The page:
Brit Pundit

When I was a kid, television was called books

Wednesday, September 28, 2005

Things I might miss

Only two days to go and I haven't even packed yet. What essentials do I need? Do they have Marmite in the States?

What blogging should be

Whatever you think about Andrew Sullivan, he's right on top of the Fishback affair. Goodness knows I don't agree with everything he writes, but his commitment here shames the likes of Instapundit. Credit where it's due.

Tuesday, September 27, 2005

Conference stuff

The Guardian is live-blogging the PM's speech here.

Waste of time

So the Hunting Act is full of holes. What a surprise! This is just typical of the standard of legislation passed in this country in the last few years, and I really wonder why the government bothered.

Don't get me wrong, I'm yet to hear a single convincing argument as to why fox hunting is an entertaining passtime (in particular, I find the ritual of the whole thing disturbing and obscene). But at a time when the gap between rich and poor in the UK is growing ever wider couldn't the time spent drafting the Hunting Act have been used a little more productively?

Monday, September 26, 2005

Temporary move

By the way, from next week I'm going to be spending a month or so blogging from Ivy Tech, on America's East Coast. I've absolutely no idea what to expect in terms of the culture and atmosphere on the campus, so any advice etc from that side of the pond (or from anywhere else) about the main differences would be greatly appreciated.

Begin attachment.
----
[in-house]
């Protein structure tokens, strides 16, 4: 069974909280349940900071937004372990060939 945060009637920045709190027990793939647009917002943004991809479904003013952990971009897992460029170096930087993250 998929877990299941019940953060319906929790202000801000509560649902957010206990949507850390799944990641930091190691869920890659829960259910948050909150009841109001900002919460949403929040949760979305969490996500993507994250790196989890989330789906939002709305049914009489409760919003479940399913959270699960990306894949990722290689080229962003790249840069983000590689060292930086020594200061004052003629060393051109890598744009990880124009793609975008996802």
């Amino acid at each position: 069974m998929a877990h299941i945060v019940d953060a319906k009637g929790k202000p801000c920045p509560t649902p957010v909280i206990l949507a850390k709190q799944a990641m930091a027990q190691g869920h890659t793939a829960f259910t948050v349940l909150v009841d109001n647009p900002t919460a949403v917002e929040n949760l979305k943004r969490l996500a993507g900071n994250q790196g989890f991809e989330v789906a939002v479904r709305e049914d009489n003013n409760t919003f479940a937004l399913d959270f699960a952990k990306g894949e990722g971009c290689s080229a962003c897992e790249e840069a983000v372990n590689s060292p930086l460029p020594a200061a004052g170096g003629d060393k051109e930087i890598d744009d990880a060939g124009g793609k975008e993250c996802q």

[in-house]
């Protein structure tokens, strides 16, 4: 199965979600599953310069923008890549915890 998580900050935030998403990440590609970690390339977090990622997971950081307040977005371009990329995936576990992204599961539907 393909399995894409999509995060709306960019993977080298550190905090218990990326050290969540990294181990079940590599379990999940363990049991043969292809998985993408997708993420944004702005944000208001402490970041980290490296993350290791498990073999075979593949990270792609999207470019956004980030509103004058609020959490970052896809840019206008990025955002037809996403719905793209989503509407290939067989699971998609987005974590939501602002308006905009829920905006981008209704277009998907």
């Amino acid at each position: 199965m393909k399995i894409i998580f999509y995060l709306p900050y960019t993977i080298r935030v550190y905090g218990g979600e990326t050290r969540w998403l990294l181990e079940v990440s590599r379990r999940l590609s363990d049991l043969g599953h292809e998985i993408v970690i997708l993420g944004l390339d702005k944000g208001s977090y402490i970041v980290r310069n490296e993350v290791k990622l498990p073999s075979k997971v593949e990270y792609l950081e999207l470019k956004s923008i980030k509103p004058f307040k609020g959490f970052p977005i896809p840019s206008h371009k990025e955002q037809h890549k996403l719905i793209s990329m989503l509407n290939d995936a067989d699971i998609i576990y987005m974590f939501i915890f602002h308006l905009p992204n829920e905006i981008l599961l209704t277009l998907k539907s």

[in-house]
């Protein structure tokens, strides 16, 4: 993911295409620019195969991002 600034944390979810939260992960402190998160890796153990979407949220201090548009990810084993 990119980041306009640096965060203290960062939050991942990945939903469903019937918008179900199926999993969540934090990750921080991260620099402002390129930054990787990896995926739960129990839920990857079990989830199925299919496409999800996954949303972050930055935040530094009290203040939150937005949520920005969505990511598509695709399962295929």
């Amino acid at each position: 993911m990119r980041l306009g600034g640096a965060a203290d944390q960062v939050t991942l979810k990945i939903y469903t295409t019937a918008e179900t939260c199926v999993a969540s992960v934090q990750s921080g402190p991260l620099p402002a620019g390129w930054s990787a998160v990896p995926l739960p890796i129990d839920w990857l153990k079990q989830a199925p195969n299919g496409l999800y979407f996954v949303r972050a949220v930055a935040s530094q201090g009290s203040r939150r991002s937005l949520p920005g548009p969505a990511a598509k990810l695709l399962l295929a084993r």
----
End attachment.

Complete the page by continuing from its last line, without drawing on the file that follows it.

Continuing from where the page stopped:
My gut feeling is that it won't be too different to my current environment (except without the building work and frequent coffee breaks). Either way the faculty there are incredibly accomplished (to a scary degree), so expect lots of feverish blogging about how great they are...

List of things I want #1

A Jack Kerouac bobblehead!


















By the way, shrewd conference shennanigans afoot. Hopefully I'll have the time to write a bit on this later.

Wednesday, September 21, 2005

I swear I cannot tell a lie

Back on track with the work, thankfully... Just taking a break to post this - apparently scientists have discovered that they can use MRI scans to tell when cirminals are lying. Isn't science wonderful?

When do we get to use it on the politicians? It'd make PMQs way more interesting.

Closet Francophiles

Lets be honest, it's a slow day toiling at the thoughtmines. So I've had a peek at Blogthings and decided to post the French names of a few conservative pundits.

Ann Coulter: Chantal Martinais
Matt Drudge: Delmar Olive (bless)
Bill O'Reilly: Percival Crosnier

Not so scary now are they? Have a go yourselves!!!

Update:

Simon Heffer: Cheney Dupin
Jeremy Clarkson: Mason St. Jaques

Tuesday, September 20, 2005

Comments

I've set it so that anyone can comment now (I think).

Good grief

Is there anyone else who finds this slightly scary? I mean, it seems funny to begin with, but a closer inspection reveals the site to be not altogether ironic.

A site dedicated to BJ is fine, but it set me to thinking about other Tories1 whose movements I'd rather know about. I've decided that I'd rather the energies of the web were turned upon Rif, principally because of the rumour about him and the UFOs (google it). Anyone out there care to oblige?